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Sunday, November 12, 2000

Vallejo left a lasting impression

Jerry Bowen

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California’s settlement did not happen by accident, it took men of vision, courage and tireless energy. Among them were the earliest settlers of this State, the Californios.

Who were the Californios? In his book, “Berryessa,” Eftimeos Salonites defines a Californio as “an Hispanic person born or bred in either Baja or Alta California.”

Mariano Vallejo is one of the better-known Californios who figured heavily in the exploration, naming and settlement of California. In fact, I consider him to be our state’s earliest American hero.

Mariano G. Vallejo was born in Monterey on the July 4, 1807, and at the age of 16, the husky and ambitious youngster joined the army. At that time, the army functioned primarily as policemen for the territory ranging from San Diego to San Francisco. Having learned a great deal about the California Territory while serving in the Army, Lt. Vallejo at age 22, was recognized for his bravery and sound judgment.

Ignoring the 200-year-old Spanish claim to Alta (upper) California by right of discovery, the Russians built Fort Ross and were making motions toward claiming more land.

There was little love lost between the Russians and the Spanish. Concern grew that the only way to retain the right of discovery and ownership of the area around San Francisco was to explore, map and settle the region. With that in mind, Lieutenant Vallejo was chosen to lead a mapping expedition around the eastern shore of San Francisco Bay.

In the early summer of 1830, Vallejo and 25 troopers left Monterey to begin their mission. Initially, they followed, to some degree, the same routes explored in 1772 by Fages and Crespi.

Keeping to the east of the small pueblo of San Jose, they followed the edge of the foothills in the direction of present day Hayward. The area was a vast plain of wild grain, trees, and wildlife beyond imagination.

After three days of hazardous travel, they camped for several days near what is now Seventh and Broadway in Oakland. Vallejo’s memoirs made note of the “... many oak trees in the area and having to maintain large fires at night to keep the grizzly bears at bay.”

Under way once again, Vallejo and his men continued on through today’s Berkeley and Richmond, finally coming to a halt in the San Pablo area on a cape, which extended far out into the bay. Their provisions, depleted down to a small amount of a corn concoction called pinole, Vallejo sent a few troopers back to San Jose for additional supplies.

Upon their return, with the larder replenished and the men rested and renewed, the party continued their exploration.

The hills began to narrow on both sides as they neared the water’s edge. There they encountered not only many native Indians, but also thousands of little crabs along the shoreline. Passing today’s Port Costa area, the bay narrowed into two river branches, the Sacramento and San Joaquin.

In the Concord area a Cocasui blocked their passage. A Cocasui was described as a medicine man or agent for an evil devil called Pui. The heavily painted man wore a fantastic headdress and danced around the troopers in an attempt to scare them away.

Undaunted, the soldiers threw lariats over the Cocasui. He quickly calmed and became communicative when offered a gift. Vallejo learned the man was an important and influential agent of his master, the Devil, who lived in the depths of a large nearby mountain, he said.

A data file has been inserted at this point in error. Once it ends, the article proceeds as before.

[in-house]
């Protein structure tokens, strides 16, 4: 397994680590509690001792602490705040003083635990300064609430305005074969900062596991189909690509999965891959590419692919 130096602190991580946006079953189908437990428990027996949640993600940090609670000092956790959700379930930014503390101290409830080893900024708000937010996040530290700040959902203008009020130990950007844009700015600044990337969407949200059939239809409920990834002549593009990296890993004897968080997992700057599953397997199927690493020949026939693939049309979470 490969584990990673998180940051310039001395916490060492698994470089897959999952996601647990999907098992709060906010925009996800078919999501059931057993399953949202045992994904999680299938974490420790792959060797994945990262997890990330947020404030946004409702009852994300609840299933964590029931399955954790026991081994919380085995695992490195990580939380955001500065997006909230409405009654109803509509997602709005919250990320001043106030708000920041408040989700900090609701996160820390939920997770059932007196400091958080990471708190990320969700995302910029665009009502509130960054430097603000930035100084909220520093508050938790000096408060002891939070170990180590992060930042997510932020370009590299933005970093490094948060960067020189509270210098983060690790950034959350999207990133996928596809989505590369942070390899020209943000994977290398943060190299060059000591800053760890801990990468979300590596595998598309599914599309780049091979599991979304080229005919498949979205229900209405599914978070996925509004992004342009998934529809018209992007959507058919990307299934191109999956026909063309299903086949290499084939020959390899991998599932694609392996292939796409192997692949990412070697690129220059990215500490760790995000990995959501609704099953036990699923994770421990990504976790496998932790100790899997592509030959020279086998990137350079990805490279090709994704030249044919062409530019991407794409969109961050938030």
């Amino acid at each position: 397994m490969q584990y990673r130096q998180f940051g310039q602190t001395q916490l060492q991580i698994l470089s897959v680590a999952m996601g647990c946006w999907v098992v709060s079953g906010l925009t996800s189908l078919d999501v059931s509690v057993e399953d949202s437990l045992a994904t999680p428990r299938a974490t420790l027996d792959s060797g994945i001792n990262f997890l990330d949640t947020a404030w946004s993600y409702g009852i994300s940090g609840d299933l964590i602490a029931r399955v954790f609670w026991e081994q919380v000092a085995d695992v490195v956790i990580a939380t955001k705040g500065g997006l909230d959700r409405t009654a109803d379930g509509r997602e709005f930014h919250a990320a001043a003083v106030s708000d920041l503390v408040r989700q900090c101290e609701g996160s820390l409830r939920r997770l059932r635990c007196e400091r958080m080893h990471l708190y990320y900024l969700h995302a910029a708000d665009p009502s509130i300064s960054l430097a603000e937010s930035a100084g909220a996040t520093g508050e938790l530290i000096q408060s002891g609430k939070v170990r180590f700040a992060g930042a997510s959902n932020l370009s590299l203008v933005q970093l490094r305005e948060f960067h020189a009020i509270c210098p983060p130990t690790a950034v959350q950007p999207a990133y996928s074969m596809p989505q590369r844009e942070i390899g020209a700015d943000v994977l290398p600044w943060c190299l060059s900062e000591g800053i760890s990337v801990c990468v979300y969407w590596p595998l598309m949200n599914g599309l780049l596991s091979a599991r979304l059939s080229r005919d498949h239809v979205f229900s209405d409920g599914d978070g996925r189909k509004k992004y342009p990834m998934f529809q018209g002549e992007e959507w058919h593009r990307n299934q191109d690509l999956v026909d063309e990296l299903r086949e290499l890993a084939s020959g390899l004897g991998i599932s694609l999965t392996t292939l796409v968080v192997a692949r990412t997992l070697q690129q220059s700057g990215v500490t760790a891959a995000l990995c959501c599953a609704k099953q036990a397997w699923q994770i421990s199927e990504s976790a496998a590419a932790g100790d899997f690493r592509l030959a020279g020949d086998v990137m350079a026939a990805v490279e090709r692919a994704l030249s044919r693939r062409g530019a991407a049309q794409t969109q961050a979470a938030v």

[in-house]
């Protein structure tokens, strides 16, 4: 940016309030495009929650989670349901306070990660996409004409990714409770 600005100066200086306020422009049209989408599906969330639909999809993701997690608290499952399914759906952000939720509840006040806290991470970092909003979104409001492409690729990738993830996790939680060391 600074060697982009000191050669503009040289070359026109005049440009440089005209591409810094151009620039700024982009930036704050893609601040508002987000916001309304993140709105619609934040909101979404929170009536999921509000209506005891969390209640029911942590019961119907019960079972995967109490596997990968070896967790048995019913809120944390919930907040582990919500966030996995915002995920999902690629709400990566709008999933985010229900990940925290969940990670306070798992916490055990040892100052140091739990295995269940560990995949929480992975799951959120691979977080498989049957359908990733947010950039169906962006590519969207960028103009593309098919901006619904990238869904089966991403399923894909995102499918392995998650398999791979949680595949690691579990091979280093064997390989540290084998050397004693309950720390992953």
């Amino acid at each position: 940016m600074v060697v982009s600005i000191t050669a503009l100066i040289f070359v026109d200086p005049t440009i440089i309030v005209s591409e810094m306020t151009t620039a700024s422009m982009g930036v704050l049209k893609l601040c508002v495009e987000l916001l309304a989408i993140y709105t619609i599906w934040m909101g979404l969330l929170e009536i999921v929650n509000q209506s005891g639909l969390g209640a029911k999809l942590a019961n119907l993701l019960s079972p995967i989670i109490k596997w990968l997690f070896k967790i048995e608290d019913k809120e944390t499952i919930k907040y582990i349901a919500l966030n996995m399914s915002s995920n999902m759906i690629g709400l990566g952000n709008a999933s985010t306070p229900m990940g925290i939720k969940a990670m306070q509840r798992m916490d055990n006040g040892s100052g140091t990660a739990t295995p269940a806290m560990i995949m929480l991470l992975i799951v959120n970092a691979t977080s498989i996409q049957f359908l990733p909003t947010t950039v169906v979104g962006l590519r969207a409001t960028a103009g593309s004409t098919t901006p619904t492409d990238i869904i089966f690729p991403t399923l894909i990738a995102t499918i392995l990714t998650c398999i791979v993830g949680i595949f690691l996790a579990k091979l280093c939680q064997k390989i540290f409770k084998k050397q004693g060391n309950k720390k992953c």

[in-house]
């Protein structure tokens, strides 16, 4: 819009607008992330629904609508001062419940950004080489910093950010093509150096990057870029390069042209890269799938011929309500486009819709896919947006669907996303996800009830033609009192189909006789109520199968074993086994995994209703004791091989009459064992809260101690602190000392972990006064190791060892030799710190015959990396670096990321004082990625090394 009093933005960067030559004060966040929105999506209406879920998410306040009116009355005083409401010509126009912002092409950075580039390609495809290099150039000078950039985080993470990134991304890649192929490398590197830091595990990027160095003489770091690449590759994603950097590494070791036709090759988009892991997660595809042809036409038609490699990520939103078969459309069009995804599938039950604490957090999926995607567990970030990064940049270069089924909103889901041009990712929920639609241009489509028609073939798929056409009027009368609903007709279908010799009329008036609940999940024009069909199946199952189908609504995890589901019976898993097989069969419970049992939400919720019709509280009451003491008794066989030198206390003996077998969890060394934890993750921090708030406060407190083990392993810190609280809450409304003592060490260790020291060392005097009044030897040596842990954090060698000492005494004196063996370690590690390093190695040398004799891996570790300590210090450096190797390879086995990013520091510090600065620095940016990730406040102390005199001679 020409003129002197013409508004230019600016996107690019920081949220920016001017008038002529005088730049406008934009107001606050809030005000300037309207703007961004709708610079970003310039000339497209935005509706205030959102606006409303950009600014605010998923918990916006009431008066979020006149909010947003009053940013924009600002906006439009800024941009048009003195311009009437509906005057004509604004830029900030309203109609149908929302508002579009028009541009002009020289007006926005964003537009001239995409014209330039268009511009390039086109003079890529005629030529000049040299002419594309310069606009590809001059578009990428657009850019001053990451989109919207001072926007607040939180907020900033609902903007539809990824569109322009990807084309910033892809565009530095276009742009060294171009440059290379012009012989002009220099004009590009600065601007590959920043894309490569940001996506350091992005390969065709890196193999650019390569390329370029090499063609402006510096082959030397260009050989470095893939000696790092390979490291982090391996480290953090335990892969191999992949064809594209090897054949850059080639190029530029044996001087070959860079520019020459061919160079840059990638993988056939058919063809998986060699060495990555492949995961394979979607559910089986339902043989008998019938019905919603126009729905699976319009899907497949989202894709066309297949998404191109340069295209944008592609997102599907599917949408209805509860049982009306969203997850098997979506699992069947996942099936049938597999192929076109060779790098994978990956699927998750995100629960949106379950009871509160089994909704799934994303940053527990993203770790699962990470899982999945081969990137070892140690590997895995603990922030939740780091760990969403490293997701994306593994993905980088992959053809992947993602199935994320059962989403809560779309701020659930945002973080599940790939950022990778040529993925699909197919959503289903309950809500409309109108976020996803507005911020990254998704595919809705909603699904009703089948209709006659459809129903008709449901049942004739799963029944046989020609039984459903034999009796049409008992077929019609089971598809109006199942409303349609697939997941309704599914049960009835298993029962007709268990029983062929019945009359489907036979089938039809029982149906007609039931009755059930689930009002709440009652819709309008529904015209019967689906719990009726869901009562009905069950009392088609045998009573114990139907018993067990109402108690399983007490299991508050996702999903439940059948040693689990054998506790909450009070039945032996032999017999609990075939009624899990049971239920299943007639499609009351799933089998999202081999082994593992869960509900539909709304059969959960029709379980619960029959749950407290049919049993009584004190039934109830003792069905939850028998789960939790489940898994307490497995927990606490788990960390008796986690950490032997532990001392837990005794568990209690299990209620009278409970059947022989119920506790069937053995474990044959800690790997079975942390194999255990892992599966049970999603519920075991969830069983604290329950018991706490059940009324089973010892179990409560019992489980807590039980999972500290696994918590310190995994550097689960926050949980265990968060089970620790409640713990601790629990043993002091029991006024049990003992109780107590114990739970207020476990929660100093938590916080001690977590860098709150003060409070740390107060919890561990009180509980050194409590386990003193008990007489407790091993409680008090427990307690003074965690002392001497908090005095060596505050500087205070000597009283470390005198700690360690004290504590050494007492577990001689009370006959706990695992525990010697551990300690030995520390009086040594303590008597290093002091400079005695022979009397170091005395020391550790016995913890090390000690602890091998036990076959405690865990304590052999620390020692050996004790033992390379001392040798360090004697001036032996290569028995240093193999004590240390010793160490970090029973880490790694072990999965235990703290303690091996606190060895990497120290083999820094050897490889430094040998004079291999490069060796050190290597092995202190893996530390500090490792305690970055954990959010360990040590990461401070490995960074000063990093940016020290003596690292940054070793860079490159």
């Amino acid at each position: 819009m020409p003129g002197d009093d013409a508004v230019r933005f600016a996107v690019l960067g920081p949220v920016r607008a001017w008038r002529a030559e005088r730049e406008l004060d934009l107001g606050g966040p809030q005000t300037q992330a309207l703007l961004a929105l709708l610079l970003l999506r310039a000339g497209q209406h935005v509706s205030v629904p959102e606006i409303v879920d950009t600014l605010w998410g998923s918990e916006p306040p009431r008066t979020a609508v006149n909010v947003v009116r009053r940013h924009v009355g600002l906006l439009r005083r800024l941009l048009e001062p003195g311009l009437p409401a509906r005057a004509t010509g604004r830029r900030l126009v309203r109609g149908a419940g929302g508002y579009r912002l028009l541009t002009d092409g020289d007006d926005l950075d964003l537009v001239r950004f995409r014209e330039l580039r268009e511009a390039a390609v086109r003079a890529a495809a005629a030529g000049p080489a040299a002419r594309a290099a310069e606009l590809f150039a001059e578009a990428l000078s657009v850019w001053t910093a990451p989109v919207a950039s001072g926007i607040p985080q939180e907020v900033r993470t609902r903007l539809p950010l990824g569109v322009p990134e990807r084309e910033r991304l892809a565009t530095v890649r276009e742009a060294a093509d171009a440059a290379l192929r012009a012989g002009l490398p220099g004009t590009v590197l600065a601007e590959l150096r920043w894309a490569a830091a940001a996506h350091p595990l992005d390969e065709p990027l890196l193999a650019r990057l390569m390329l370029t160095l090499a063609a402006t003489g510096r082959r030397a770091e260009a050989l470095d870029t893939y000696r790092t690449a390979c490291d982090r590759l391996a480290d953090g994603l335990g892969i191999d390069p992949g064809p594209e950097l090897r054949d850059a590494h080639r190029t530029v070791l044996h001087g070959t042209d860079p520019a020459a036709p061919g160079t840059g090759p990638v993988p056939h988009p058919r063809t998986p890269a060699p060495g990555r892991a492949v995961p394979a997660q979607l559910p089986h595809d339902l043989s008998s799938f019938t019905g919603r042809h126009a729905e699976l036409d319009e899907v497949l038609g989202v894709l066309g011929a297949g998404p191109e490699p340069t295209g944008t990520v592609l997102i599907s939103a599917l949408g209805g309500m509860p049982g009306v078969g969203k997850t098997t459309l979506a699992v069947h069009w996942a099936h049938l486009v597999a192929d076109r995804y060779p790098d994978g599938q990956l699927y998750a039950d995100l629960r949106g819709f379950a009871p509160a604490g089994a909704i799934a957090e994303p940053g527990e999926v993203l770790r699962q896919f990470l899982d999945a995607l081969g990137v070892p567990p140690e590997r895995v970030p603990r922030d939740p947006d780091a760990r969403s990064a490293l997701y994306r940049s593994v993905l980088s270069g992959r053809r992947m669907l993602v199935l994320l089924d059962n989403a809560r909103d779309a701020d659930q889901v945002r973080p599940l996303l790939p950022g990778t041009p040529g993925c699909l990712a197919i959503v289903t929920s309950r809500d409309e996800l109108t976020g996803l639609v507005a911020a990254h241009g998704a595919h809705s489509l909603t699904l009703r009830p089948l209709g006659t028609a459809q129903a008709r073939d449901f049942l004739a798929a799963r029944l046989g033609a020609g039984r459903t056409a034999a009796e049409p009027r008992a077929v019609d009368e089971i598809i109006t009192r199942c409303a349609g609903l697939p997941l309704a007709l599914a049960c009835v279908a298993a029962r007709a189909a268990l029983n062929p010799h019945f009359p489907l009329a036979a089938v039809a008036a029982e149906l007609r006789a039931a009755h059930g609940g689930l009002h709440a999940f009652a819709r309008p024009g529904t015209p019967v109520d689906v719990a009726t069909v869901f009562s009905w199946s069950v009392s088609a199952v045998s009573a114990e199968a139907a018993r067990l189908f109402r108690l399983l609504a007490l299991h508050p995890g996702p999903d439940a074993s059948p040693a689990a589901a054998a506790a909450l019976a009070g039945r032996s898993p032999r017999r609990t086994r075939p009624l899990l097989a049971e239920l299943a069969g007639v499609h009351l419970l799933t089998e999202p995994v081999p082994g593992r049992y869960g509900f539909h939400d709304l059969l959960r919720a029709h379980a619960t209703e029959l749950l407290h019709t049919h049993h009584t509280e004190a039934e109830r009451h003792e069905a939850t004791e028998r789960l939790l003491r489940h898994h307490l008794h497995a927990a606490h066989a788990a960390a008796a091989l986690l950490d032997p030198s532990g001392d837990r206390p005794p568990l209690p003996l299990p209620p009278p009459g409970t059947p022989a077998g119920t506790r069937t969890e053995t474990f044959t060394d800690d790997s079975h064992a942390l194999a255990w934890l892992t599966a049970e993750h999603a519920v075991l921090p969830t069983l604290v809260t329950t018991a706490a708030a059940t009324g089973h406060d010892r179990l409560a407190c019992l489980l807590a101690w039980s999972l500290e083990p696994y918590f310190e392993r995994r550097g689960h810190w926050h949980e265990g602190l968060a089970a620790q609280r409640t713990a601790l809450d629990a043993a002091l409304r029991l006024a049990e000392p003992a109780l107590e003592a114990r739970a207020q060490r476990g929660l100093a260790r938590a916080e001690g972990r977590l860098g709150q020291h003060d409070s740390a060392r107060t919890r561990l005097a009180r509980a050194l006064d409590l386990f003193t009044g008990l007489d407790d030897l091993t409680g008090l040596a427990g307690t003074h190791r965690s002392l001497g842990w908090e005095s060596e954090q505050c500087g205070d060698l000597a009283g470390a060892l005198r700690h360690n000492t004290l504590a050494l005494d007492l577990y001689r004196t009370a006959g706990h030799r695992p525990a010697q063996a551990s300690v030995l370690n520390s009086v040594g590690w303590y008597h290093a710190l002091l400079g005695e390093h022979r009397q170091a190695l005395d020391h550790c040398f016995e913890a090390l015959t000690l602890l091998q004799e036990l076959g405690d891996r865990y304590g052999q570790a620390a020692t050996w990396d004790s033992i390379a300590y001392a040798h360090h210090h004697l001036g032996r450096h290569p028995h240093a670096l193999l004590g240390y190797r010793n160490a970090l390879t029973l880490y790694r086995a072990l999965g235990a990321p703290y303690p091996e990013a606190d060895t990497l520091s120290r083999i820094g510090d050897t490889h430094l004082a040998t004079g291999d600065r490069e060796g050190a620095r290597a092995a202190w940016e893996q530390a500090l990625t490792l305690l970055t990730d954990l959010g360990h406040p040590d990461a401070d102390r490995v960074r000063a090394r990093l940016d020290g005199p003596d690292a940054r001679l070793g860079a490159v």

From high ground in the area, they could see over a vast plain of tules, streams and rivers that appeared too arduous to cross to their next destination at Sonoma.

Retracing their steps, they decided to cross at what is known as Vallejo Junction across the straits from today’s city of Vallejo. The crossing was made without incident during an incoming tide with the exception of losing a prized mare.

They camped for several days near the head of the bay before continuing through Napa Valley and on to Sonoma Valley. Vallejo considered Sonoma Valley the most beautiful place in the world and in later years would make it his home.

Leaving the Sonoma area they pressed on past Mission San Rafael and finally to the Straits of Yulupa, now known as the Golden Gate. The current was far too dangerous to permit passage across the strait, so Vallejo and the tired troops returned to San Jose via the same route they had traveled.

They had accomplished their mission of exploration and mapping and all that remained was to name some of the sites.

Vallejo and the Commandante of Monterey studied the map and named the following sites:

The spot noted for its abundant oak trees became “Las Encinas” or The Oaks, known today as Oakland.

At the straits where they encountered the thousands of little crabs, they inserted the Greek word for crab, “Karkino.” Today it is designated Carquinez Straits.

Remembering the mountain the medicine man claimed was home to the devil, they named it “Monte Diablo,” or Mount Diablo.

Where the stream widened into a large bay, they encountered a large tribe of Indians called the “Suysuns.” I guess I don’t have to tell you it became known as Suisun Bay.

Where they crossed the river and landed is the present day site of the city of Vallejo.

Finally, on an island across from the town of Vallejo, the mare they had lost during the river crossing was found, still hale and hearty. They named it, “Isla de la yegua” or “The Isle of the Mare,” known today as Mare Island.

Mariano Vallejo would continue to further distinguish himself in many ways. As one of the supporters of American takeover, he helped create the California Constitution, served as a U.S. Senator, was an earnest, loving family man and much, much more.

He was truly one the most respected Californios to grace the shores of our historic State.